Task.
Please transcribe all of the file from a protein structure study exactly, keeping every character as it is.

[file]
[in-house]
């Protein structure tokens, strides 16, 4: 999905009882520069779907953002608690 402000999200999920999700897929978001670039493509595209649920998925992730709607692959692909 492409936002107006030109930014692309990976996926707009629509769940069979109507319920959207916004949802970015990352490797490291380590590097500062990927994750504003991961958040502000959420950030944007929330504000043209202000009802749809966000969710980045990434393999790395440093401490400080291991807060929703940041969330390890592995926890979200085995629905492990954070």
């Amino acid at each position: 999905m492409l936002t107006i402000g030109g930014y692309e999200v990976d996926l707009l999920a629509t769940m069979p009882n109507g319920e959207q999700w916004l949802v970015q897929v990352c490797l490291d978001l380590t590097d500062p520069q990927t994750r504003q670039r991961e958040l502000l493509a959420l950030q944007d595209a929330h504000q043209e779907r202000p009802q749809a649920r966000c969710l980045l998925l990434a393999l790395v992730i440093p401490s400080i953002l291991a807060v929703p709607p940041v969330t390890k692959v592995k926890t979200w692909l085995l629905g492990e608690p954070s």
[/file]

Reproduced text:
[in-house]
């Protein structure tokens, strides 16, 4: 999905009882520069779907953002608690 402000999200999920999700897929978001670039493509595209649920998925992730709607692959692909 492409936002107006030109930014692309990976996926707009629509769940069979109507319920959207916004949802970015990352490797490291380590590097500062990927994750504003991961958040502000959420950030944007929330504000043209202000009802749809966000969710980045990434393999790395440093401490400080291991807060929703940041969330390890592995926890979200085995629905492990954070």
């Amino acid at each position: 999905m492409l936002t107006i402000g030109g930014y692309e999200v990976d996926l707009l999920a629509t769940m069979p009882n109507g319920e959207q999700w916004l949802v970015q897929v990352c490797l490291d978001l380590t590097d500062p520069q990927t994750r504003q670039r991961e958040l502000l493509a959420l950030q944007d595209a929330h504000q043209e779907r202000p009802q749809a649920r966000c969710l980045l998925l990434a393999l790395v992730i440093p401490s400080i953002l291991a807060v929703p709607p940041v969330t390890k692959v592995k926890t979200w692909l085995l629905g492990e608690p954070s």